Agriculture sector has survived and progressed

Dear Editor,
The agriculture sector has survived the worst period ever in the annals of our country, and this is not only because of the implementation of sound economic policies, but can be directly attributed to the incomparable leadership qualities of the subject Minister, Zulfikar Mustapha. His ability to be decisive; make high-quality and tough decisions on the spot; his visionary and inspirational leadership; his passionate and creative manner in executing decisions; his approachable and humble characteristics, all allow him to have a free flow of information from stakeholders, whom he contacts in his daily outreaches and which he effectively utilizes for their benefit and ultimately that of the nation.
This is a far cry from the Coalition’s Agriculture Minister, and there is no comparison, only contrast. It is an undeniable fact that the Coalition woefully and willfully neglected the entire sector; there was no will for its survival, and the only plausible reason was to exact vengeance on the sector, which, since the days of the PNC of old, made little investments and their only objective was to ‘milk’ the sector dry to enrich those affiliated to the party. This approach was more evident in rice and sugar.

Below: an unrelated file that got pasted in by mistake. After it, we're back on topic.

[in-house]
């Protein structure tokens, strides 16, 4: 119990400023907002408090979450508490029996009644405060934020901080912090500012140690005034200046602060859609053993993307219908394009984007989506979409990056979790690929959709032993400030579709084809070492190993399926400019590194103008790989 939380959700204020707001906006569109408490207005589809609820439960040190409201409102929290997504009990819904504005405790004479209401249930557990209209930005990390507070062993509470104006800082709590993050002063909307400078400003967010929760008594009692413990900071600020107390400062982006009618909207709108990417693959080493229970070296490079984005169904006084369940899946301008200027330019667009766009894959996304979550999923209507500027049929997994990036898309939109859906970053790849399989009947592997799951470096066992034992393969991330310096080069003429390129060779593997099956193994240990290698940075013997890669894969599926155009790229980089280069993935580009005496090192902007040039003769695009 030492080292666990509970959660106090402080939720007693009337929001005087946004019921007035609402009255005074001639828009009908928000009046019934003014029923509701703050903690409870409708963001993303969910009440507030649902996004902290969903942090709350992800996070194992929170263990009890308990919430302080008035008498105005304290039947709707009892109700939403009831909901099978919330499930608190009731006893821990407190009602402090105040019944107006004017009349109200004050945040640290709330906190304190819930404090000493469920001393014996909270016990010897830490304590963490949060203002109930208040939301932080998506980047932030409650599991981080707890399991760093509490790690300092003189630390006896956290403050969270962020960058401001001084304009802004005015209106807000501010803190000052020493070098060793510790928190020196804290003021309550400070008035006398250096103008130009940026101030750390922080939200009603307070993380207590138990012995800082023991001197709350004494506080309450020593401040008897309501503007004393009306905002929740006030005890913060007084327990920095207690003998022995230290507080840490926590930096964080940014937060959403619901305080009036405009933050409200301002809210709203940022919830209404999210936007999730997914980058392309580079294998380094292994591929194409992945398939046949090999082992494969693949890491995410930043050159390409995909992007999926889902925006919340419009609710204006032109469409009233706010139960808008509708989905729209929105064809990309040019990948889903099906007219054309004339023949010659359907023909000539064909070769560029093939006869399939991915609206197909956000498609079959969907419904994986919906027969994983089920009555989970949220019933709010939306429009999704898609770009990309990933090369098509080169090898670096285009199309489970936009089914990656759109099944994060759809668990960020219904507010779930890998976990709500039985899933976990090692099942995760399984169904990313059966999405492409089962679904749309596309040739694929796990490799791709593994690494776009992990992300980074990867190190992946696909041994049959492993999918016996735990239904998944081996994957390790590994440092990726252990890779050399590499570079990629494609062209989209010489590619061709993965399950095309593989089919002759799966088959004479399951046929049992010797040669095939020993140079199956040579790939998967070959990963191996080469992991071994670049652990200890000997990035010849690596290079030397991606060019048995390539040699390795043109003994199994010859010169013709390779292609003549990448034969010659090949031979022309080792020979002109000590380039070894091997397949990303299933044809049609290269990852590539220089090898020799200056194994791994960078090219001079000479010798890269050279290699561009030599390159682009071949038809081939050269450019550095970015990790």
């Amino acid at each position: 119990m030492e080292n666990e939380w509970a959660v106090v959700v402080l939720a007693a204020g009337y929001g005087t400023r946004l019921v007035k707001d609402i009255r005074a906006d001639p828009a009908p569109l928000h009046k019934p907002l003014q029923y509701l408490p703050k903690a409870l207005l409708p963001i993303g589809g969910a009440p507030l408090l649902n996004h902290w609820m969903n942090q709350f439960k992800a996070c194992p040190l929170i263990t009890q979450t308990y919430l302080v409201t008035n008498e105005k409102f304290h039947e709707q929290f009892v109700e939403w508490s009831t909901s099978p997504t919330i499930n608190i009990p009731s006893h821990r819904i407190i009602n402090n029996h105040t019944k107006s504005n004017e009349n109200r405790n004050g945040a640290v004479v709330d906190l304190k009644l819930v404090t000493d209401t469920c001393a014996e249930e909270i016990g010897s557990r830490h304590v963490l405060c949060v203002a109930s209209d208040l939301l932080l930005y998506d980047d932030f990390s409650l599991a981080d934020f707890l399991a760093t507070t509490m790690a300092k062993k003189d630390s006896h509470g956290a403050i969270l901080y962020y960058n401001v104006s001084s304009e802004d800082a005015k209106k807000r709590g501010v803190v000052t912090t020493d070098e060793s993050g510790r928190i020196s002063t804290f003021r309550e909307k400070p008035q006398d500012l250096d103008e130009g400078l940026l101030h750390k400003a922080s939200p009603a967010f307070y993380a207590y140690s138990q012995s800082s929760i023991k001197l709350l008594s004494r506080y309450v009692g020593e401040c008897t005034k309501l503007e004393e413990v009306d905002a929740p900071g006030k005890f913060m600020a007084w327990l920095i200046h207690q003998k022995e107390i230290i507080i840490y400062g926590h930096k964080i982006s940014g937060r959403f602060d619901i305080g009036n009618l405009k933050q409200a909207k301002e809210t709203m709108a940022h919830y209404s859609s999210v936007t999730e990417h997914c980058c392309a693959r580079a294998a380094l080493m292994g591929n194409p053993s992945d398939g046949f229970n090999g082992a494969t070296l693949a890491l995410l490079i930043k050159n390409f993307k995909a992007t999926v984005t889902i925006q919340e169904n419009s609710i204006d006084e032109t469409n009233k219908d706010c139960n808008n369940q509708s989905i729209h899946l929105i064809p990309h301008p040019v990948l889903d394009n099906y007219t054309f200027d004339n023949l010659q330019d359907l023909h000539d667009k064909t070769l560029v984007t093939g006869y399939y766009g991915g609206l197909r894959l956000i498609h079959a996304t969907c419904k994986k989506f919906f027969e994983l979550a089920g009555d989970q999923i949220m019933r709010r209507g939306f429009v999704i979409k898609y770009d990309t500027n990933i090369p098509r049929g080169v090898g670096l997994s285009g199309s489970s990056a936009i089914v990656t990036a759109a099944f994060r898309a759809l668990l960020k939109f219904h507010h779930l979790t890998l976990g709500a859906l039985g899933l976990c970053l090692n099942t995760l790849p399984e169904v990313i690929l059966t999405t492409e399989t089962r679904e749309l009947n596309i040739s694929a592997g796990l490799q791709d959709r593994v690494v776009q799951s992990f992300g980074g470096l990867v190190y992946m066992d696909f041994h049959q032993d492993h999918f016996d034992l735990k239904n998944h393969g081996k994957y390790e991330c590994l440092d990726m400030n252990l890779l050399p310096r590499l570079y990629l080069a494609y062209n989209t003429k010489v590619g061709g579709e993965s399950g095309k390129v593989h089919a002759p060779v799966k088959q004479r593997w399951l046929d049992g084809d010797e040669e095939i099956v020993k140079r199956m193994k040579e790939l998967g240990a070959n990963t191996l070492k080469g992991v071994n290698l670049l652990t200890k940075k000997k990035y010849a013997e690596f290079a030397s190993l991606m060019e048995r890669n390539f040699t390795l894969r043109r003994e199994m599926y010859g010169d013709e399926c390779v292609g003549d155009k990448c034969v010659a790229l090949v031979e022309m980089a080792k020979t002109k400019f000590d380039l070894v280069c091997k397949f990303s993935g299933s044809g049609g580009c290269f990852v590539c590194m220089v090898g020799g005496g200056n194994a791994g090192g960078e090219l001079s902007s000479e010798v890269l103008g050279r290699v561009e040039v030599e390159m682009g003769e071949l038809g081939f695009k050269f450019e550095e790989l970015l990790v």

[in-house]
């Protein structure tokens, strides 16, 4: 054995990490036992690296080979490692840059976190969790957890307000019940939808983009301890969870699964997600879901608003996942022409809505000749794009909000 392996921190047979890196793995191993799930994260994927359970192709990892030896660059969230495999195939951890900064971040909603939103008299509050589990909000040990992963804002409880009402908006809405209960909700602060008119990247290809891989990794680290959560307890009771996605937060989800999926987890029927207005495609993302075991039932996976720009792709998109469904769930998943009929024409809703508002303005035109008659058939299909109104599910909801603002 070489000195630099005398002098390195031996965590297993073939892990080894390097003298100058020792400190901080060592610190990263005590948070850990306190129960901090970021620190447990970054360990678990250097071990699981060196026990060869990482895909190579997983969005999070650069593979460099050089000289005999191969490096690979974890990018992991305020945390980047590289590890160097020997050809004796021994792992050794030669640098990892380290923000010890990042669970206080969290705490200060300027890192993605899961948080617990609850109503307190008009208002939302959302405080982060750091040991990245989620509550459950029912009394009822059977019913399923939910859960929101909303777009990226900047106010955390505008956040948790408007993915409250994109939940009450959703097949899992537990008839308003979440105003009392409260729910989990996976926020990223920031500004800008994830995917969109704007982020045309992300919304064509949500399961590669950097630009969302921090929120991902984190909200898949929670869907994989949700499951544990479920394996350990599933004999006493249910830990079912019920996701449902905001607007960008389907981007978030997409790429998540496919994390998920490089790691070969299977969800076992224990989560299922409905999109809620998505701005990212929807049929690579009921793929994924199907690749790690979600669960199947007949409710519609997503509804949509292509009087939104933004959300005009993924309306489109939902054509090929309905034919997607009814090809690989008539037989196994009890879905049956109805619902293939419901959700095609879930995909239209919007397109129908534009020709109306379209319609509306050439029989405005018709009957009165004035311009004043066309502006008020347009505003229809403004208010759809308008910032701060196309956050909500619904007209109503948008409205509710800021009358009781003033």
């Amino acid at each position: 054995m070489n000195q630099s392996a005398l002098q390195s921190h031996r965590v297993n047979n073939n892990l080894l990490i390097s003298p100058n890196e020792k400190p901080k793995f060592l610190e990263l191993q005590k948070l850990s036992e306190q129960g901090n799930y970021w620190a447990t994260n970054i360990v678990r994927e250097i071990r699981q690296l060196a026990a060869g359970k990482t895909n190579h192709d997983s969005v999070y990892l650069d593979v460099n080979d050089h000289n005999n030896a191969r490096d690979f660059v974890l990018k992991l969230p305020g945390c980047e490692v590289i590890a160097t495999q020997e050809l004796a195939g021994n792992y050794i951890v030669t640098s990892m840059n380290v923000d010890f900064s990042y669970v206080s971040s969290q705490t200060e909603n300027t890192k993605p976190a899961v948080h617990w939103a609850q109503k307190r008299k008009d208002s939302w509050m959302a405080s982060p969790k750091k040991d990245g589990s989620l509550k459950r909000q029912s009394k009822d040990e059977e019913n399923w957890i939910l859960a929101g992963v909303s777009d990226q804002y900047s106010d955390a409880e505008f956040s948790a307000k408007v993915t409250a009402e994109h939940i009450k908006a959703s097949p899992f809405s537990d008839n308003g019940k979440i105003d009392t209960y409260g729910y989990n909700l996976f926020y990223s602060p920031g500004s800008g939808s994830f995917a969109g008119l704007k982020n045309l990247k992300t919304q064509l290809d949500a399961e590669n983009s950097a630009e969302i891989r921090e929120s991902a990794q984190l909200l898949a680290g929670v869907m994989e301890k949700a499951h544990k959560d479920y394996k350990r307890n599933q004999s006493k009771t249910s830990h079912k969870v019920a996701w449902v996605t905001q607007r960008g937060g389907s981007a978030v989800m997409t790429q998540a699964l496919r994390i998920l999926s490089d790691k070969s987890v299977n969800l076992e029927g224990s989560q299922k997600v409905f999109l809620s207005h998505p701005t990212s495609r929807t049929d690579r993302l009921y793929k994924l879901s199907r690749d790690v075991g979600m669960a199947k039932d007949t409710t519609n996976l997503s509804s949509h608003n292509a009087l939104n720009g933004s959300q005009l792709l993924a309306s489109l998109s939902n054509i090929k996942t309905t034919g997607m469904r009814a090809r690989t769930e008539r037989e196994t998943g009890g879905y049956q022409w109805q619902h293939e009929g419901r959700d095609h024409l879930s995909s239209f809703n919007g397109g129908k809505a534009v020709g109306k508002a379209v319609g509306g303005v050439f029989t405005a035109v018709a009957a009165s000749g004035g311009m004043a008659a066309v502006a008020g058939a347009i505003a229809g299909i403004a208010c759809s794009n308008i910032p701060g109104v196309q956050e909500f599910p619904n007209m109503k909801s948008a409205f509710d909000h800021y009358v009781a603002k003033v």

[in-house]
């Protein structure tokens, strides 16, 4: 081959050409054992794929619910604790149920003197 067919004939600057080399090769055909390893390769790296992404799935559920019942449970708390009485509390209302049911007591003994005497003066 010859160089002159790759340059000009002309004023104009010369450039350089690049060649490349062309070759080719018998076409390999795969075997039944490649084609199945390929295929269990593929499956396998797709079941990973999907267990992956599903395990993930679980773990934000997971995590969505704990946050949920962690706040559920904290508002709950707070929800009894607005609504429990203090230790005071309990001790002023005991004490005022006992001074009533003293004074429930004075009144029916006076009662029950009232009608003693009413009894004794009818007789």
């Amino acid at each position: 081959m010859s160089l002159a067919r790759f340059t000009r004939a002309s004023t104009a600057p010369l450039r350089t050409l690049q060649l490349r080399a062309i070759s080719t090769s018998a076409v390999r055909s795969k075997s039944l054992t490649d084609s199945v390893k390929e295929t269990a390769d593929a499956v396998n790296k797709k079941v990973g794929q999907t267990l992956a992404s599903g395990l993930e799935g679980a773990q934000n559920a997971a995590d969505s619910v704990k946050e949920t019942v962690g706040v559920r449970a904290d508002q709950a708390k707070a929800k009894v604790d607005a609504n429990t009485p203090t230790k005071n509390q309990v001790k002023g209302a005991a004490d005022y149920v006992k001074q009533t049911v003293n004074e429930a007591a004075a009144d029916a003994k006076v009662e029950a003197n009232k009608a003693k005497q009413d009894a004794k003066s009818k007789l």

In rice, the farmers had to fend for themselves, and when the Coalition took over in 2015, they ensured that steep rates and taxes and lack of investments in roads and infrastructure made farming impossible. It was deemed to be private business by the Coalition. This speaks volumes of the clandestine intent of the Coalition, which was laid bare. Each and every year under the Coalition, the sector had to suffer billions in budget cuts, making it virtually impossible for the sector to progress.
Sugar was marked for special treatment under the Coalition. According to Ramjattan and Nagamootoo, the industry was the bottomless ‘dark hole’ and the sugar workers were the ‘raiders of the Treasury’.